- French Lop Rabbit:
French lops are one of the larger breeds of lops
Needs regular ear cleanings to avoid infections
Average lifespan of 6-8 years, though they can live as long as 10 years
- Angora Rabbit:
There are several breeds of Angora rabbits
The most common breed is the English Angora
Long wool-like fur, often used for clothing
Long fur must be brushed daily to prevent ‘wool block’ which occurs when fur gathers in the intestinal tract and can be fatal
Well-cared-for Angorans usually have a lifespan of 10-12 years
- Dutch Rabbit:
One of the more popular pet rabbit breeds
Generally, they grow to 4-5 pounds as adults
Short fur requires minimal grooming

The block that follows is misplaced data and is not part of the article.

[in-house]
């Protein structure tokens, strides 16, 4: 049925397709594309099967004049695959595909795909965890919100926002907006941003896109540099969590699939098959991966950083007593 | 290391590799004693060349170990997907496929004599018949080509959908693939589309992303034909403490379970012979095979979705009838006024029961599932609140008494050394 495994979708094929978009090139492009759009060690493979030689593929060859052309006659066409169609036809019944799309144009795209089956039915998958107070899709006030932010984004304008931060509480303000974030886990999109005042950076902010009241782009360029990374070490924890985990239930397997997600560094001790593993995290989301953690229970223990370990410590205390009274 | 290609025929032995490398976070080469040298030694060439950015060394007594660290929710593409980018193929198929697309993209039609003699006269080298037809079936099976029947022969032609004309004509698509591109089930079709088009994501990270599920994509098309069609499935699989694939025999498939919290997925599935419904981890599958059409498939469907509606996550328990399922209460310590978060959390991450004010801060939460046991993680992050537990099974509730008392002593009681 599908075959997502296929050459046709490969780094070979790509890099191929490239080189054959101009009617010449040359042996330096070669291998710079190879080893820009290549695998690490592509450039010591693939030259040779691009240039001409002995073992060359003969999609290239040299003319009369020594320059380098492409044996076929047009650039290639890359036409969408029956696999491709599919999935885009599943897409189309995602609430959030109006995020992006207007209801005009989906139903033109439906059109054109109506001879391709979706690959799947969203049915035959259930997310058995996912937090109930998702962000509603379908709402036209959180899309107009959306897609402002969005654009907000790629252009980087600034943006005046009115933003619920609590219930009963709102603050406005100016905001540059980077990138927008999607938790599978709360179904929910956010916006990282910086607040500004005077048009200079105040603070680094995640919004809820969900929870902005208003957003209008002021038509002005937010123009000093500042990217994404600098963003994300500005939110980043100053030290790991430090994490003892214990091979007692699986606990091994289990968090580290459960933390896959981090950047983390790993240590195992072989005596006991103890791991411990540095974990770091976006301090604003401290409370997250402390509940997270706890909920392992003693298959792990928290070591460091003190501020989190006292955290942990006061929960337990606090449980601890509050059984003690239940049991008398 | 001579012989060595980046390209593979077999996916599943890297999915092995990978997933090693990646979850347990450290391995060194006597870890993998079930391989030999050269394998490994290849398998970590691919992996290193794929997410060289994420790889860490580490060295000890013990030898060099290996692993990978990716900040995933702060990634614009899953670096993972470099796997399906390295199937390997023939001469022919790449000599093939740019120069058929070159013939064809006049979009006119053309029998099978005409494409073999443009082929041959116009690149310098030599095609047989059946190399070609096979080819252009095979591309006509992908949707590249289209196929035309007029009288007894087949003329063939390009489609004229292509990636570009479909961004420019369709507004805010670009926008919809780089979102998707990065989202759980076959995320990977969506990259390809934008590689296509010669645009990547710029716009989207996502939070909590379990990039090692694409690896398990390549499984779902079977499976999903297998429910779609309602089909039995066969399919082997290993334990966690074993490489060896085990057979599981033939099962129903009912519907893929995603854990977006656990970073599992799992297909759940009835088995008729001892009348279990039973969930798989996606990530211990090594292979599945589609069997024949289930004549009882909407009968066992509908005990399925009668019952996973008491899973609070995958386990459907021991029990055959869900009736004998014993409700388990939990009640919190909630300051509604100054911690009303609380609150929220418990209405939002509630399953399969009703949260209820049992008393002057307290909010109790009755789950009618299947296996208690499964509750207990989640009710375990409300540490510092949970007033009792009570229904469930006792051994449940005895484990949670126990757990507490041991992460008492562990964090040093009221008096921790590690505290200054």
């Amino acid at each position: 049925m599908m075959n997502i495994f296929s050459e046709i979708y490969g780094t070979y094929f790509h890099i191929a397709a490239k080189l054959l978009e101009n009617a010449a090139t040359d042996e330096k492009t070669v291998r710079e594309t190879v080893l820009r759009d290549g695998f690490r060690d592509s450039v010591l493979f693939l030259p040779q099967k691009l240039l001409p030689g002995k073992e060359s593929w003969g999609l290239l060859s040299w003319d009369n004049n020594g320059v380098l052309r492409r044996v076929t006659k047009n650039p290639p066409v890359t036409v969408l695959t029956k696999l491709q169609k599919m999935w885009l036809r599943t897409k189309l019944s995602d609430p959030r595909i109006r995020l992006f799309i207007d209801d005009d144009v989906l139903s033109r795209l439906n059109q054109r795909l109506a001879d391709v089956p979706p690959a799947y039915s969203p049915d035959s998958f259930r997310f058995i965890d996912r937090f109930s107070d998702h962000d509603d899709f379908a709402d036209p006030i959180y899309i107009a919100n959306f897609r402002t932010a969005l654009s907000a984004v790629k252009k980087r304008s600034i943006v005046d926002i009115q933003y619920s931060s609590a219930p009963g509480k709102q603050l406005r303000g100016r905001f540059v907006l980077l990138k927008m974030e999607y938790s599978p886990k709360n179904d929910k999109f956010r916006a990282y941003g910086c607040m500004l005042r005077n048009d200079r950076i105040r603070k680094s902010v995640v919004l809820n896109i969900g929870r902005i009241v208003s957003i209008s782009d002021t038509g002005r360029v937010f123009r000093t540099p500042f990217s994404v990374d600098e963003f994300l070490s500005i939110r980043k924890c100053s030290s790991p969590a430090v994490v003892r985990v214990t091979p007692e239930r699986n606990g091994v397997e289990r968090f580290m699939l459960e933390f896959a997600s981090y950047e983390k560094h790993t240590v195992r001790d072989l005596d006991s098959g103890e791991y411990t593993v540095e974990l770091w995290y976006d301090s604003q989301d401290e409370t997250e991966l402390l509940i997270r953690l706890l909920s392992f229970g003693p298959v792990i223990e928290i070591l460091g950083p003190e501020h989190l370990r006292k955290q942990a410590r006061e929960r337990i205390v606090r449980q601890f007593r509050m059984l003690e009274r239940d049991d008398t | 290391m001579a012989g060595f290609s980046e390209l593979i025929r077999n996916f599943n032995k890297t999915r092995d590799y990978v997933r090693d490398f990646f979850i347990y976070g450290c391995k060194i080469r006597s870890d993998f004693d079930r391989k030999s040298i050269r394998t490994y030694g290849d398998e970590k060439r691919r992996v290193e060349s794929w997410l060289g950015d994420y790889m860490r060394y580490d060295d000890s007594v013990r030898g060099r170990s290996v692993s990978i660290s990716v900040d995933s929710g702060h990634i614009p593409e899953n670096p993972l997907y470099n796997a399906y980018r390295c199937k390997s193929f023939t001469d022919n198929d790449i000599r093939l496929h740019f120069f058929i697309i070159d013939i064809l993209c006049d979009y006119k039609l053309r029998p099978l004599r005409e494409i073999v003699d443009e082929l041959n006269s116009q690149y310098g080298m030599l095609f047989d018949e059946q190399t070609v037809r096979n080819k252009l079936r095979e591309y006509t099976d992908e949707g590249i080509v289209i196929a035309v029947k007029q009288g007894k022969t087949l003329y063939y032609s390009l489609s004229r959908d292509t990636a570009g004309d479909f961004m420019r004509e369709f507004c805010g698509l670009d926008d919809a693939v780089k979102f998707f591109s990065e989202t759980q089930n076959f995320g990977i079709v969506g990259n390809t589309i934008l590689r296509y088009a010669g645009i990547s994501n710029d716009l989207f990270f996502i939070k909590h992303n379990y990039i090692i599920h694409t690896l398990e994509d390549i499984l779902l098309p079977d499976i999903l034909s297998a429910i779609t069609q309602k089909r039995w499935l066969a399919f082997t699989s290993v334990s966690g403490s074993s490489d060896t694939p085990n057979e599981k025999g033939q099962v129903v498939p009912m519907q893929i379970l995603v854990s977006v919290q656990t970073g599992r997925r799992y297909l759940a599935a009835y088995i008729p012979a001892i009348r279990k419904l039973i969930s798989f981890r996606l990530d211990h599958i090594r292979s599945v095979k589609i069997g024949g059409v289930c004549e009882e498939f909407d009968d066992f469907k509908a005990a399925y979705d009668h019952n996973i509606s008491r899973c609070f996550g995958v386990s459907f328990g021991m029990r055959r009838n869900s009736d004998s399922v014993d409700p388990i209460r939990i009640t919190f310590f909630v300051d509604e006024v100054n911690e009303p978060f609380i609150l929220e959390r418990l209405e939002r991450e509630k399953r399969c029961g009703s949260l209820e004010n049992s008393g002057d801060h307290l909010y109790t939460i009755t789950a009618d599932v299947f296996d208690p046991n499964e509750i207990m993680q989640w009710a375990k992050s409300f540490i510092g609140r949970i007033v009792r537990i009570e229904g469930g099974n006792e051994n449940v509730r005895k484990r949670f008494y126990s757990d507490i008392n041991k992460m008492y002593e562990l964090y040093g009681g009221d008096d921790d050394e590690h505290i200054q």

Prone to dental and sinus disorders, due to their skull shape
High risk for uterine cancer in females
Average lifespan is 5-10 years but can live to 12 years or more
- Rex Rabbit:
Usually between 6 to 10 lbs as an adult
Thick, velvety fur needs very little grooming
Average lifespan is 6-8 years, may extend to ~10 years
Other popular Standard Rabbit breeds include the:
- Belgian Hare
- American Sable
Rabbit Dwarf Breeds
Dwarf rabbits have an average lifespan of 7-14 years.
Dwarf rabbits weigh between 1.5-5 pounds when healthy.
- Netherland Dwarf:
Very popular as pets
Often weigh 2-3 lbs as adults
Breed has genetic dwarfism – small ears and a short skull
Prone to dental, jaw, and respiratory conditions
Fragile bones, require careful handling
Lifespan between 10 and 14 years
- Dwarf Lop:
Also called a Mini Lop
Floppy ears need regular cleaning
Prone to ear infections
Can live up to between 12 and 14 years.
Lionhead rabbits are a small breed averaging about 3lbs as adults.